Huang and Gong investigated human responses to particular types of numbers. They determined that “numbers that are slightly above a numerical category boundary (e.g., 1001 in comparison to 1000) . . . are arousal-inducing, and . . . the heightened arousal . . . increase[s] consumers’ wanting but not liking. . . consumers are more likely to choose and willing to pay more for products associated with a number with minimal deviation from a categorical border [in other words, 1001, in the example provided], regardless of whether the number represents product quantity, brand name, or model series. . . . the effect can be reversed when minimal deviation is embedded in certain attribute dimensions (e.g., price).”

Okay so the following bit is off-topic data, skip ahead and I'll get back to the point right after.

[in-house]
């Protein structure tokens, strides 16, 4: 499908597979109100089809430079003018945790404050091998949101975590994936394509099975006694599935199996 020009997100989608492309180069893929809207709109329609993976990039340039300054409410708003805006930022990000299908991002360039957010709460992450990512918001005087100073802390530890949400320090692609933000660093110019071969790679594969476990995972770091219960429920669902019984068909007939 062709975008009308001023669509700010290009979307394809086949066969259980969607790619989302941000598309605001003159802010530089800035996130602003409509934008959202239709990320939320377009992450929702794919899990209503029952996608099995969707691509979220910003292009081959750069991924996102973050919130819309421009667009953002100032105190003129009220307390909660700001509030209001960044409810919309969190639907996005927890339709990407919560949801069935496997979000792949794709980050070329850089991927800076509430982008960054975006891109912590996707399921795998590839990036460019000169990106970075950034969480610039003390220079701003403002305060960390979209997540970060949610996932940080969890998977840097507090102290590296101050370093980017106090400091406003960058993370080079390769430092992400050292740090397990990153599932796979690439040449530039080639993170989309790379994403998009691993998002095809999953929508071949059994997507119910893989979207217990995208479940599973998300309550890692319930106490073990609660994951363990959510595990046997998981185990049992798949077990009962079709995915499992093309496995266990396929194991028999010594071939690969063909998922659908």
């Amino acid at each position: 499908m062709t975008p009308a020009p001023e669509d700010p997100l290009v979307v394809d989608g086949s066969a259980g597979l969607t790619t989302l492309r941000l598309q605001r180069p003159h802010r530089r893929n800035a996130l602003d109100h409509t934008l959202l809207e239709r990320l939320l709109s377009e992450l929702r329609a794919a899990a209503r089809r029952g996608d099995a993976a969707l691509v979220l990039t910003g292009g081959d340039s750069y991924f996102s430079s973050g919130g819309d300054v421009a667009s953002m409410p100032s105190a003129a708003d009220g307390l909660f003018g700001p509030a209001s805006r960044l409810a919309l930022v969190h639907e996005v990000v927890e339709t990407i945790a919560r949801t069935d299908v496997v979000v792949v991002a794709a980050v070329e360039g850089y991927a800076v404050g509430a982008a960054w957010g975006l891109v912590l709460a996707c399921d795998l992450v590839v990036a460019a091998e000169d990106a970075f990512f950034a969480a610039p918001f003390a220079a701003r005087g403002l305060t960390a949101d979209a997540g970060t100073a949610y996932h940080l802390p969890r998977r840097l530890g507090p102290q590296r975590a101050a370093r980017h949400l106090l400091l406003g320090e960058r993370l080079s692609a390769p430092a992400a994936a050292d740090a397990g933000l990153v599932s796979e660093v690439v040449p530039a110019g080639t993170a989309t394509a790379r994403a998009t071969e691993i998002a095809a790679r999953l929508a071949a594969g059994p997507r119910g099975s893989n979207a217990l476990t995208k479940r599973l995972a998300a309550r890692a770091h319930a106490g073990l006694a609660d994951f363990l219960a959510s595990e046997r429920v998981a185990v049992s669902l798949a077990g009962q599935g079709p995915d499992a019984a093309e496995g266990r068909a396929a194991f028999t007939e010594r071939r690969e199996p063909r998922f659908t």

Yunhui Huang and Han Gong. “The Minimal Deviation Effect: Numbers Just Above a Categorical Boundary Enhance Consumer Desire.” Journal of Consumer Research, https://doi.org/10.1093/jcr/ucy048.